Heel feel … Fenty’s Cage sandal cherry nappa.
“Everything that you think Rihanna would be – when you meet her, she’s that,” says Weaver. “Everything that she puts out in her public persona is right there. She’s kind and she’s funny. She’s demanding, but also very generous. With last year’s launch of the Fenty Maison, Rihanna became the first black woman to lead a fashion brand for LVMH, the world’s largest luxury conglomerate. Bernard Arnault of LVMH pledged “a talented and multicultural team supported by the group resources” to the new brand.
“From the moment I learned about the partnership with LVMH, I was thinking about the history that RiRi is making,” says Weaver. “This is a cultural shift in terms of representation at the highest level, in our industry. This goes way past fashion.”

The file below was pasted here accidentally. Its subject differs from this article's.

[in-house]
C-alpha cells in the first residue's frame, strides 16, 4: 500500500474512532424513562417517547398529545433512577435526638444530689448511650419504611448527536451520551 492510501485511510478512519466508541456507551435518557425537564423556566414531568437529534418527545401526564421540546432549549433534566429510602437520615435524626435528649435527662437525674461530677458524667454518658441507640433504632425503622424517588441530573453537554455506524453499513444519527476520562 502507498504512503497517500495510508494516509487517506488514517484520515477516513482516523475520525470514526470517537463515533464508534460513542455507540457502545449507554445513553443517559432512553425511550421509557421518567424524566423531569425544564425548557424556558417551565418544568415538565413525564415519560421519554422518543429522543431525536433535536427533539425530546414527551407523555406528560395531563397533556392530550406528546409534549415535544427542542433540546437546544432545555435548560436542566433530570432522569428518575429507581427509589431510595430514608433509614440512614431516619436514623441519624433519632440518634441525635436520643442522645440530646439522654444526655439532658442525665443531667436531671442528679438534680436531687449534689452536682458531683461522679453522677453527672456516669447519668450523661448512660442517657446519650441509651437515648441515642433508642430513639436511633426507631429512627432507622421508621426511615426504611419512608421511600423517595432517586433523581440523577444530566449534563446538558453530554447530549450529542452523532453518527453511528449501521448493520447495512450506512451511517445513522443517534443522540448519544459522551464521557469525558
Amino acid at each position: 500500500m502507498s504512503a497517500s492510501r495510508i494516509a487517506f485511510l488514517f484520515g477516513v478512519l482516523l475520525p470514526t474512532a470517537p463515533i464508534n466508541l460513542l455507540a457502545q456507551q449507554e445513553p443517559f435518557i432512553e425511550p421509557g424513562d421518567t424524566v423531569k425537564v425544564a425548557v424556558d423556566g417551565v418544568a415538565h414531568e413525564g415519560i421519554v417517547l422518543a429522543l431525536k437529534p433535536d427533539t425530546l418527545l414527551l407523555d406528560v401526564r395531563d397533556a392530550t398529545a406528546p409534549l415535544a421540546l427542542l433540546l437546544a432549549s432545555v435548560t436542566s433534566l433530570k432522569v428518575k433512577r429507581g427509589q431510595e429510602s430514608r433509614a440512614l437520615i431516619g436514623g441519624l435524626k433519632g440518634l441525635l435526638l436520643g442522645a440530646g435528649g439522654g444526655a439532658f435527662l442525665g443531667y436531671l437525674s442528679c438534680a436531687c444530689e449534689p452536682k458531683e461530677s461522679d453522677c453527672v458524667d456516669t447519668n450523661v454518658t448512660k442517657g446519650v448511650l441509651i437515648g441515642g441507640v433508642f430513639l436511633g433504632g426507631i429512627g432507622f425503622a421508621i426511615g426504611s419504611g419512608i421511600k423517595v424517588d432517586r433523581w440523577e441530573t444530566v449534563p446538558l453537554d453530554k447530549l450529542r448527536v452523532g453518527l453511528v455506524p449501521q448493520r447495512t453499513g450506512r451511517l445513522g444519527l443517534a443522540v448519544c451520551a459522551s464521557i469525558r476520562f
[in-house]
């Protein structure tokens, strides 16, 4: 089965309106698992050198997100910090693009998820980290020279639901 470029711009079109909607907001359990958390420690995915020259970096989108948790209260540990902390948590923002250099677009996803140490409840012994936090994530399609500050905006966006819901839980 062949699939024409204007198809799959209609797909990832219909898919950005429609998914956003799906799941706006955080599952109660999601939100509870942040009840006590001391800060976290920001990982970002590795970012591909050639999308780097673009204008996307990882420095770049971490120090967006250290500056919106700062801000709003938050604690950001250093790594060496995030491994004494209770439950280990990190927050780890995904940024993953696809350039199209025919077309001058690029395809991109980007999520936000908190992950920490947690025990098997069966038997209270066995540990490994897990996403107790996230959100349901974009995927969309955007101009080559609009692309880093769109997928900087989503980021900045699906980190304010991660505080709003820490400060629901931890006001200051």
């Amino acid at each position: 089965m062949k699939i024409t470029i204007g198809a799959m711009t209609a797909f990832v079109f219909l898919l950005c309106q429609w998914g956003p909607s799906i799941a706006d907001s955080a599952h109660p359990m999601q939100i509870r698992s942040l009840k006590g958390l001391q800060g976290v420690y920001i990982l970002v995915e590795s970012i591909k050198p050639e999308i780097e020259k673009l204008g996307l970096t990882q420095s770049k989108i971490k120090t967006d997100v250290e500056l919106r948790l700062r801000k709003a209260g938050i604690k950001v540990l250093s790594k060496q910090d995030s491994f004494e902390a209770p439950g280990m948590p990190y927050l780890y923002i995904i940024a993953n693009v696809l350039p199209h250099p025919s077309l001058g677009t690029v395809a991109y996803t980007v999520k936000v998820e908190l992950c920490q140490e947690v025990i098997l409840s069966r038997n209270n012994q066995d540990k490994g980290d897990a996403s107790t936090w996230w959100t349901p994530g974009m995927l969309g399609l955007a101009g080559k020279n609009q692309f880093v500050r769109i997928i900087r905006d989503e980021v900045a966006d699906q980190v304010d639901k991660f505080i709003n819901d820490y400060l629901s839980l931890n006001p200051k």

Diversity and representation “always [have] been and always will be part of my goal and my mission,” says Weaver. “To not just take my opportunity and to be tokenised, but to extend those opportunities to others. That’s always in my mind, and in Rihanna’s”
The global scale of the Black Lives Matter movement since the death of George Floyd has intensified what was already “a constant conversation” in the most diverse luxury house in Paris. “Rihanna uses her power to show the possibilities for black people and to nourish those opportunities for me and for other people. This is so huge, that you kind of have to start in your own back yard. Start with what mentorship and leadership that you can provide. Showing the path to change is, and will continue to be, part of our work. It could be partnering with historically black colleges, or developing links between business and minority youth.”